So the time relationships of the tasks are immediately apparent from the diagram. Parallel activities appear vertically separated yet over similar time scale. Activities that must follow one another appear sequentially on the chart. Dependencies are depicted by a line. For example if the end of an activity is a necessary pre-condition for the beginning of another, a line with an arrowhead shows that dependency. The line extends from the end point of the activity which must complete before the other can begin. The line ends up at the start point of the next activity that depends on it. So that one look at such drawings and the dependencies are immediately very clear. Though other types of dependencies also can be shown, it is this relationship that is used more often.

It is immediately obvious, the sequencing and the organization and the WBs that we emphasized in earlier sections makes drawing the Gantt chart that much more effective. The diagram brings out sequential relationships between tasks, if one activity is dependent on another, the overall structure etc. can be visualized very easily. Immediately, the chart turns into a very effective tool for status reporting and a monitoring tool. It clearly speaks the language of time schedules and makes it easy for describing to other stakeholders what’s going on with the project.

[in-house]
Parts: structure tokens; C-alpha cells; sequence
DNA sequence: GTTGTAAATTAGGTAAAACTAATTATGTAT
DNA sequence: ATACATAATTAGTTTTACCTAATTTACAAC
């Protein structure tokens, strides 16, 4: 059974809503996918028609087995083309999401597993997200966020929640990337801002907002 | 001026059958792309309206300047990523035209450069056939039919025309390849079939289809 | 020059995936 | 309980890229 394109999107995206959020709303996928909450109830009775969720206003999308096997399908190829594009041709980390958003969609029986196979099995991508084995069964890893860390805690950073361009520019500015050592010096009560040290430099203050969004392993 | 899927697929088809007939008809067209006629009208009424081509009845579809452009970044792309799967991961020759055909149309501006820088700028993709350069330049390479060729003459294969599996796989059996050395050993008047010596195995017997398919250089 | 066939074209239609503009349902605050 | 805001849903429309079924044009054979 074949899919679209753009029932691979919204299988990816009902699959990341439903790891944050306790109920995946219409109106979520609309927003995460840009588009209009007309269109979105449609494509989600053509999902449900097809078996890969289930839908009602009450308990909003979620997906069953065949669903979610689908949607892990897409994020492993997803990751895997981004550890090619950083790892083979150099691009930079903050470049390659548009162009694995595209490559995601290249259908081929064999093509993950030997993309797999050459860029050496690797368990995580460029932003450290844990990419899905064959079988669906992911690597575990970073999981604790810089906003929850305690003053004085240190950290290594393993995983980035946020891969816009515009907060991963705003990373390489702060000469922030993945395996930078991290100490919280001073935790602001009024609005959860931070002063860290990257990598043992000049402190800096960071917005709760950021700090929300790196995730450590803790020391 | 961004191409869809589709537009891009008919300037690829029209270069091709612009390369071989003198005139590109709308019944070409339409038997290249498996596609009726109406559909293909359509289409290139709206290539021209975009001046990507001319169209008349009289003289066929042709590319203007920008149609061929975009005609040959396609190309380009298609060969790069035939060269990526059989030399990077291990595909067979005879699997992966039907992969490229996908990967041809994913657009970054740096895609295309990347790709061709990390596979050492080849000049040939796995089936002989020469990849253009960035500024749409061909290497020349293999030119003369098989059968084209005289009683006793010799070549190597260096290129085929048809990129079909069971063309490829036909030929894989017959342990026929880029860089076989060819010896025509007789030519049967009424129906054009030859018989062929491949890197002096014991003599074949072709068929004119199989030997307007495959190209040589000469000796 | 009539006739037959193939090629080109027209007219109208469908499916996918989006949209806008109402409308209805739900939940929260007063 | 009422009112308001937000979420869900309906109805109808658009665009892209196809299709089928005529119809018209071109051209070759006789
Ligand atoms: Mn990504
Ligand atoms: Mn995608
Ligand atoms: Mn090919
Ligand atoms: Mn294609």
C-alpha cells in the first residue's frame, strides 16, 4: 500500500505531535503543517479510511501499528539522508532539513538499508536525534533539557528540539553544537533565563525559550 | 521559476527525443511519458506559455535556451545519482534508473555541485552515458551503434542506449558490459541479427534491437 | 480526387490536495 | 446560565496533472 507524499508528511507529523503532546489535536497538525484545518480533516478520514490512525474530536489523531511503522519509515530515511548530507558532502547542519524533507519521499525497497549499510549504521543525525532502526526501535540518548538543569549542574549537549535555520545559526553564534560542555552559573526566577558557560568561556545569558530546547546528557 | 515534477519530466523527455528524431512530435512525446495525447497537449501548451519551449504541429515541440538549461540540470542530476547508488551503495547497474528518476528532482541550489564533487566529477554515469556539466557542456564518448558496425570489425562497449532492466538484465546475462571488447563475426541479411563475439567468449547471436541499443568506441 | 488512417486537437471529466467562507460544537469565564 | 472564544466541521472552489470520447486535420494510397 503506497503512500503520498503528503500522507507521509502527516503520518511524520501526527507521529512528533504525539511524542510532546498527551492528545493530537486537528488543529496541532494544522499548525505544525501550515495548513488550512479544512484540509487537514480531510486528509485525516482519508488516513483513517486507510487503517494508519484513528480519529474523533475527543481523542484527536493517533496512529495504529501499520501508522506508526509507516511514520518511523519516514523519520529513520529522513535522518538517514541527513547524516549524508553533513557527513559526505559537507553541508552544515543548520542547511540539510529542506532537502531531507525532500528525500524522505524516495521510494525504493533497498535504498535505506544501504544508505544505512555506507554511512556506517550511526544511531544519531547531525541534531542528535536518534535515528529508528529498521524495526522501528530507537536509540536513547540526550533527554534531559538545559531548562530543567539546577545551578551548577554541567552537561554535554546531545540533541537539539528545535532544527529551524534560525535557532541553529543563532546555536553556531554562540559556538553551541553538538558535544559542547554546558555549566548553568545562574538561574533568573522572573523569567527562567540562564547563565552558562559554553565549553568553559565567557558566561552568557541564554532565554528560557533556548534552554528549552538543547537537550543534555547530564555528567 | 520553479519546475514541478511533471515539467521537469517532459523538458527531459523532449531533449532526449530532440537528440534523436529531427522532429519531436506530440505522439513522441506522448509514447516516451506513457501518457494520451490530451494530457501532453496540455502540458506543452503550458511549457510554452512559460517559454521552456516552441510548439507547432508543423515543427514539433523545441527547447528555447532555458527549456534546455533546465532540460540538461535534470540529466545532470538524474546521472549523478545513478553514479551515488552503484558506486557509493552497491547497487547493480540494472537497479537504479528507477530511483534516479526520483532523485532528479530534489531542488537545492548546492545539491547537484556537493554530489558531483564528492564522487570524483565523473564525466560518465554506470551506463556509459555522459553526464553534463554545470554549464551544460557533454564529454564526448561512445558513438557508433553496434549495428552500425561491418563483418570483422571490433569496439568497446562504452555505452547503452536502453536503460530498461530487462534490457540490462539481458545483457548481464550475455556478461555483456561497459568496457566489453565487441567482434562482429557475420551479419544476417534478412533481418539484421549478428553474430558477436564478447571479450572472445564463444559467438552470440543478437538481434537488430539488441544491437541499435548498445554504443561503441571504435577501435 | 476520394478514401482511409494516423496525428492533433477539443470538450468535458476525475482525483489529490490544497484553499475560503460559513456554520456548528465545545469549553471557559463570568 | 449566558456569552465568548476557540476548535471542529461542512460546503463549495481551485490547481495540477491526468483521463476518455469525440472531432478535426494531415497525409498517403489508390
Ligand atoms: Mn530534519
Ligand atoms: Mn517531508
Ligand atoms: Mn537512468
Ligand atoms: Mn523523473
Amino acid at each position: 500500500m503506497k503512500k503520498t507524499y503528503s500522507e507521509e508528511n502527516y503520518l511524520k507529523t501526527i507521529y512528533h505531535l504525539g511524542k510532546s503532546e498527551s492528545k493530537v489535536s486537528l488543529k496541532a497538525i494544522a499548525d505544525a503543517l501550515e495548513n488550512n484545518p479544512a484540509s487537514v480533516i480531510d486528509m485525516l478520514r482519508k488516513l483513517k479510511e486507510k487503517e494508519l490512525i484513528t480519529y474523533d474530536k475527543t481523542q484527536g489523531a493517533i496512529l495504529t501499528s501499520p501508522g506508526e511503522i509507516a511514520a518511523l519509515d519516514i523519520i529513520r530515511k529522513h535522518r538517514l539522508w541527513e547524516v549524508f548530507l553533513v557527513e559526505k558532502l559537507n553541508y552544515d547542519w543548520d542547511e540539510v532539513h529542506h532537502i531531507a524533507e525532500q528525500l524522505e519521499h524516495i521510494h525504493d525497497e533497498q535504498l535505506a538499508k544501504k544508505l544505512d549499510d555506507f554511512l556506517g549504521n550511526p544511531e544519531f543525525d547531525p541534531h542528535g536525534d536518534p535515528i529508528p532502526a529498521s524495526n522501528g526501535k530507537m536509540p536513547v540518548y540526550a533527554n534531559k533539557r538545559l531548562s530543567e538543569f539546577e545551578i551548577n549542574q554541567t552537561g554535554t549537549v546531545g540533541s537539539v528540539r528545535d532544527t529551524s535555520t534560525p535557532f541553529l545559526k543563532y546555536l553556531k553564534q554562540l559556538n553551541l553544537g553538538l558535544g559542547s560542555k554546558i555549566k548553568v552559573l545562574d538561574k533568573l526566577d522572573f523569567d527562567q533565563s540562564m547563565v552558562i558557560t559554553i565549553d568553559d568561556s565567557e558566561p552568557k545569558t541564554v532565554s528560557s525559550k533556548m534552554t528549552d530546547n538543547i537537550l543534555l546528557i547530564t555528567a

For breaking down a project into bite sized chunks, parts of the chart with clearly defined intermediate milestones can help you visualize the pieces equally easily.

Gantt Chart

August 24, 2009
By

A picture is worth a thousand words. That is equally true in case of planning and monitoring the time schedule of a project. Depiction of tasks, interdependence of tasks, the sequence and the organization can actually be shown by a drawing. The picture produced by a few simple drawing artefacts is able to depict these interrelationships and even external dependencies. If you need to divide the project into understandable sub structures the drawings produced by Gantt charts can give you that too.

The Gantt Chart